The Hound of Evanston

The Hound of Evanston The Hound of the Baskervilles, cover from a Polish translation, no date, Wikimedia Commons

The Hound of Evanston The Hound of the Baskervilles, cover from a Polish translation, no date, Wikimedia Commons

It’s “National Dog Day” and while I am generally more of a cat person I can always make time to celebrate Sir Arthur Conan Doyle’s story The Hound of the Baskervilles:

A hound it was, an enormous coal-black hound, but not such a hound as mortal eyes have ever seen. Fire burst from its open mouth, its eyes glowed with a smouldering glare, its muzzle and hackles and dewlap were outlined in flickering flame. Never in the delirious dream of a disordered brain could anything more savage, more appalling, more hellish, be conceived than that dark form and savage face which broke upon us out of the wall of fog.

What a satisfying and realistic description! Fiction, you say? But it was this very apparition come to life that terrorized a Chicago suburb in 1904:


Sir Arthur Conan Doyle is to blame for the troubles of George P. Macklin, 1924 Jackson avenue, Evanston, and for the death of Macklin’s dog. If Sir Arthur had not written “The Hound of the Baskervilles,” Macklin’s dog would not have appeared as an apparition to the children of Evanston, Walter Johnson’s 5-year-old son would not have been frightened into convulsions, Macklin would not have been arrested for maintaining a public nuisance, and the gigantic mastiff, which was his pet and pride, would still be guarding his backyard.

But since the author chose to write the tale and young Hermann McInturf, 1623 Jackson avenue, chose to read it, Macklin’s 175 pound mastiff’s face and jowl were smeared with phosphorescent paste, and it wandered around Evanston at night with its face literally lit up and glowing with ferocity.

Now, in intellectual Evanston, they ought to know better than to believe in ghosts, but they don’t, and to the residents of the suburb, the mastiff became at once a phantom and a terror. University professors, fair co-eds, and brawny athletes fled at its approach, unmindful of the fact that it was wagging its tail. What wonder, then, that Walter Johnson’s 6-year-old child was frightened nearly into convulsions, and that his other children were unable to sleep in the dark?

Johnson did not dare to tackle the phantom hound, but he believed that the law could tackle its owner. He went to a justice’s office to get a warrant for Macklin’s arrest.

“What is the charge?” asked the magistrate.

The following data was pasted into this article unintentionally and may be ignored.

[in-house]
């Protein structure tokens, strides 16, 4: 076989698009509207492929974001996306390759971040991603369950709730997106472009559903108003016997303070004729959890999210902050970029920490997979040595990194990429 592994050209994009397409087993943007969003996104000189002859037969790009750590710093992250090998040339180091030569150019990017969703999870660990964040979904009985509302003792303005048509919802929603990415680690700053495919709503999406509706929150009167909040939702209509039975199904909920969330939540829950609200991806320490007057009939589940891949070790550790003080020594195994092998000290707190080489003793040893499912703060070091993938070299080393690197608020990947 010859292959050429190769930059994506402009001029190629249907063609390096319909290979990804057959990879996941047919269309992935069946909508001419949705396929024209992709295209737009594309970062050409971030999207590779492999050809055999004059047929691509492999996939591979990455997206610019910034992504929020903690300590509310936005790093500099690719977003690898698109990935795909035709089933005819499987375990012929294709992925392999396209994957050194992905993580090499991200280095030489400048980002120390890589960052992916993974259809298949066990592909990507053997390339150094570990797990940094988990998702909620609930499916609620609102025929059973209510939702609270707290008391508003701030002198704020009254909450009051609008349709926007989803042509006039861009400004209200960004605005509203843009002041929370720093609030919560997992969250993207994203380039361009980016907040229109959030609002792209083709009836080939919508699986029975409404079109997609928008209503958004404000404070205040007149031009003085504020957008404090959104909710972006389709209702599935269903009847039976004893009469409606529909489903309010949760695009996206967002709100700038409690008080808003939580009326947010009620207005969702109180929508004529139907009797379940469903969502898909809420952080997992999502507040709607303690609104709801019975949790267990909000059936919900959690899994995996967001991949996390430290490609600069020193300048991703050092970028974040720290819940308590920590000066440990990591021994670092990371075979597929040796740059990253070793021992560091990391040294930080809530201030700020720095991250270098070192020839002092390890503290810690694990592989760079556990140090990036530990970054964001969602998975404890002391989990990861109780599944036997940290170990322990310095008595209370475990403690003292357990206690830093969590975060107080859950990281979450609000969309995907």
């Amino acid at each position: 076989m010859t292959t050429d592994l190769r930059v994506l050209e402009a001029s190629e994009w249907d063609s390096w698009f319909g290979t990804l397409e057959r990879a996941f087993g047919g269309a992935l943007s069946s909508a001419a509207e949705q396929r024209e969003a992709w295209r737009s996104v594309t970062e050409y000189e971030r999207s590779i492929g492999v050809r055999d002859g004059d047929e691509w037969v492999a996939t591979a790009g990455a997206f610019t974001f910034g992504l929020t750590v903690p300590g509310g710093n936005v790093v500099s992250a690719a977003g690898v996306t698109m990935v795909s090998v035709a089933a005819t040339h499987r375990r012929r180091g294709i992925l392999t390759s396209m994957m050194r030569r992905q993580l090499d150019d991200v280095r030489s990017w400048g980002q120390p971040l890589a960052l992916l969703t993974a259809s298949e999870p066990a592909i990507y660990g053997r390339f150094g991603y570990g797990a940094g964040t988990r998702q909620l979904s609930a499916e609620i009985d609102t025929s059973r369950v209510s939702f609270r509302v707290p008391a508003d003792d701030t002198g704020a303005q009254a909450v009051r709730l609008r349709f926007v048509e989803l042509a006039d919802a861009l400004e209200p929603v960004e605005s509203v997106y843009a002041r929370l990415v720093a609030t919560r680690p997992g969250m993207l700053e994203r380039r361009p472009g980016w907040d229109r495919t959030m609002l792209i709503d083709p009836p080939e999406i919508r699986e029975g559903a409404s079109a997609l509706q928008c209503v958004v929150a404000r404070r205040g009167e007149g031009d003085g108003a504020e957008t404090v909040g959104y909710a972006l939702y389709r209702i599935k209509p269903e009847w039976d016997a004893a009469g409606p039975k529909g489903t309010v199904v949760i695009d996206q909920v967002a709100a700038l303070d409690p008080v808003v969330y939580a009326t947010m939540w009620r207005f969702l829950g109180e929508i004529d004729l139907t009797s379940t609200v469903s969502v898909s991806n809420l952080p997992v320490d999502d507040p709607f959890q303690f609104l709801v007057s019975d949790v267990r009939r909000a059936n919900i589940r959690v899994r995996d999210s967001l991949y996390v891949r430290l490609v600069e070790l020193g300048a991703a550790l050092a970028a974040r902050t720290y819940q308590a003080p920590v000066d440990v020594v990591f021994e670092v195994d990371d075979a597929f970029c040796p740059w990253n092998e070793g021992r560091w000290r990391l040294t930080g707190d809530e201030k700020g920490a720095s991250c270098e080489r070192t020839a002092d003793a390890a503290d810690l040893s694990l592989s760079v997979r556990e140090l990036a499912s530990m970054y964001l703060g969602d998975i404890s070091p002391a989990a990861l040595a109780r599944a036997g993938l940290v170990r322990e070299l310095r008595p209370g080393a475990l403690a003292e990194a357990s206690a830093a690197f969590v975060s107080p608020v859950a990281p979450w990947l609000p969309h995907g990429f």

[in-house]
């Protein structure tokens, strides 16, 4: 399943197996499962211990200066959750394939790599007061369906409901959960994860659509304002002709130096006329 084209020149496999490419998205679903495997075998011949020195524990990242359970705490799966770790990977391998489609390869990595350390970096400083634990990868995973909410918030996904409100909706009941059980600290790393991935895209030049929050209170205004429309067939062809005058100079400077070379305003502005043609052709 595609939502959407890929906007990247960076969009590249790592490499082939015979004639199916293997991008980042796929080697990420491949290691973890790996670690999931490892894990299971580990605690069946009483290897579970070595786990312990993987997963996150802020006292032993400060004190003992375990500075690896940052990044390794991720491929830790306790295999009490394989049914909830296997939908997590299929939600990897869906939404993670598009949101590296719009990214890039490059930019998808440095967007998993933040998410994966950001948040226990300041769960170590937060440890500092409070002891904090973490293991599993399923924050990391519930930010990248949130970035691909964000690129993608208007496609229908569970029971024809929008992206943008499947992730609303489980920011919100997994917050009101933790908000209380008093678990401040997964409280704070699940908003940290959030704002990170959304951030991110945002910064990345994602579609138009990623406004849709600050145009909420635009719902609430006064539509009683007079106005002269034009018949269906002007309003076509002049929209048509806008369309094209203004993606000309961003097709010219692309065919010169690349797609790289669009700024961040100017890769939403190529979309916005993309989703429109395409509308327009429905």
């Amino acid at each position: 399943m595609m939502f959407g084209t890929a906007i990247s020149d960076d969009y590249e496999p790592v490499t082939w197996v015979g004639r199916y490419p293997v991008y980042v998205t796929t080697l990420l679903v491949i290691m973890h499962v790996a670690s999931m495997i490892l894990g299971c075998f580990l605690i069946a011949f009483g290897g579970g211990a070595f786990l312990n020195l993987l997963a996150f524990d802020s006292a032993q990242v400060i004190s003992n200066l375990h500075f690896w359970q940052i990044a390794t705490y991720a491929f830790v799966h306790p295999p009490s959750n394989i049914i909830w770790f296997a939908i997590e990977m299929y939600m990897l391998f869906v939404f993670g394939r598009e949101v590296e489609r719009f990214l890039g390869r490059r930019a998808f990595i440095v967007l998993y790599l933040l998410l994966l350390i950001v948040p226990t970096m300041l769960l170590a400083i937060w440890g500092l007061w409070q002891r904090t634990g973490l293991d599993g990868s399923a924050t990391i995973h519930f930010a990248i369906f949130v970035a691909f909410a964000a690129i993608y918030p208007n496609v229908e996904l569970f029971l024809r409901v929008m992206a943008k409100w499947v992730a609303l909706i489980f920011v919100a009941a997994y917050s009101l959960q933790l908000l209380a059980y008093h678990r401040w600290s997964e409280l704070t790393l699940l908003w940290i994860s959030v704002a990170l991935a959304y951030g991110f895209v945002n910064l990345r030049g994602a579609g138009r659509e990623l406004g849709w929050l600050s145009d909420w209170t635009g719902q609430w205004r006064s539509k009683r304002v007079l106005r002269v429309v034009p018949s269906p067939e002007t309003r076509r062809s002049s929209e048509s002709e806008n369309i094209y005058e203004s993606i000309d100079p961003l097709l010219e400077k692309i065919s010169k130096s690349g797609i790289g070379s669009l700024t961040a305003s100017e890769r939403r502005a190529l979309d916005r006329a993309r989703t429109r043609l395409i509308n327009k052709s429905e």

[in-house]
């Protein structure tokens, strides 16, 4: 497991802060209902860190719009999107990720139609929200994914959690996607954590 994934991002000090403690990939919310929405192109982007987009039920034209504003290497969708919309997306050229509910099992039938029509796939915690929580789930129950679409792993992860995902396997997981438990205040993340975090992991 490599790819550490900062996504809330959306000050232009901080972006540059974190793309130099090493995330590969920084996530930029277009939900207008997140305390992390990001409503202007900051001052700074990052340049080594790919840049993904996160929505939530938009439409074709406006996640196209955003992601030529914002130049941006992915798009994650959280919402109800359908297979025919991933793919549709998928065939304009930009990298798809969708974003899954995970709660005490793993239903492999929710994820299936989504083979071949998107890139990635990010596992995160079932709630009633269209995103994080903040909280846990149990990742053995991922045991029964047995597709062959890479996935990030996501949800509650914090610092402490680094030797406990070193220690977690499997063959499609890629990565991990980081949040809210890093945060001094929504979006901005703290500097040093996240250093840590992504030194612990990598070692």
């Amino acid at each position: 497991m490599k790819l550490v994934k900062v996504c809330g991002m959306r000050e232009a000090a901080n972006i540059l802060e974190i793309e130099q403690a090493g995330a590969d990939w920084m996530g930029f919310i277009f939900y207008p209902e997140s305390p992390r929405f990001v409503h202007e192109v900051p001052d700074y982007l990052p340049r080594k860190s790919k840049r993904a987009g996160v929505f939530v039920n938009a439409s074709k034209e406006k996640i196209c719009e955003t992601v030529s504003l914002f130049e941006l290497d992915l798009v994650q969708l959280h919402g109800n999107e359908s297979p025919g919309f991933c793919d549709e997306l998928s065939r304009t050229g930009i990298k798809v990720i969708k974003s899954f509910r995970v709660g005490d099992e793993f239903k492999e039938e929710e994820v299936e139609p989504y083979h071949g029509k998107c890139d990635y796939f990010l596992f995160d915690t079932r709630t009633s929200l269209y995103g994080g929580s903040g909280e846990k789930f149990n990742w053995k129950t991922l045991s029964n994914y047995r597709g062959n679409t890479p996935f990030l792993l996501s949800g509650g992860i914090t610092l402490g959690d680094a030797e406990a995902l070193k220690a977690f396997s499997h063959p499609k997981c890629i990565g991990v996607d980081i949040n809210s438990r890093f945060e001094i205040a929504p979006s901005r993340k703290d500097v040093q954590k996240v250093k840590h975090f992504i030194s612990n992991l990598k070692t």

Johnson scratched his head, then told the justice his trouble. Then they conferred and decided that Macklin was guilty of “maintaining a public nuisance.”

He was arrested and yesterday brought to trial. Then it was brought out that boys headed by McInturf, and not Macklin, were responsible for the transition of the mastiff from a watchdog to a ghostly animal. But Johnson did not relent.

“Shoot the dog,” he demanded.

Macklin was forced to comply, and now the animal that McInturf says he intended to make into another “hound of the Baskervilles” no longer disturbs Evanstonians by his nightly prowlings.

The Inter Ocean [Chicago IL] 26 April 1904: p. 1

The story was widely syndicated, usually in the form below, which gives some different details: a 6-year-old daughter instead of 5-year-old son who goes into convulsions and the police shooting the dog instead of Macklin being forced to do the job himself.


Gigantic Mastiff Fixed Up as a “Ghost Dog” by Boys.

George P. Macklin of 1894 Jackson boulevard, has lost his valuable mastiff because a number of boys in his neighborhood persisted in making a “ghost dog” of him. The mastiff, which was of gigantic size, weighed 180 pounds, was enticed away from the home of Mr. Macklin and night after night the boys would smear his head and face with phosphorescent paste and then turn him loose on the streets. So many complaints were made to the police by the number of children frightened by the “ghost dog” that officers were sent out to hunt the animal. The climax came last night, when a neighbor of Mr. Macklin reported that his six-year-old daughter had been thrown into convulsions by the sight of the animal. The officers hurried out after the dog and shot him. They are now looking for the boys who painted him.

Mower County Transcript [Lansing, MN] 27 April 1904: p. 6

The phosphorescent paste most readily available was probably rat poison, in which case the poor creature might have been doomed anyway: physicians reporting on human cases from the same period found that poisoning ensued from application of the paste to the skin.

An ingenious boy, that Hermann McInturf. One wonders what his next trick would have been? Putting venomous snakes through his neighbors’ transoms, no doubt   I have not found what disposition, if any, the magistrate made of him.

Other examples of disguised dogs terrorizing the local populace? Or the ultimate fate of Master McInturf?

Wipe off the foul slime of the huge morass before sending to chriswooodyard8 AT


Chris Woodyard is the author of The Victorian Book of the Dead, The Ghost Wore Black, The Headless Horror, The Face in the Window, and the 7-volume Haunted Ohio series. She is also the chronicler of the adventures of that amiable murderess Mrs Daffodil in A Spot of Bother: Four Macabre Tales. The books are available in paperback and for Kindle. Indexes and fact sheets for all of these books may be found by searching Join her on FB at Haunted Ohio by Chris Woodyard or The Victorian Book of the Dead.


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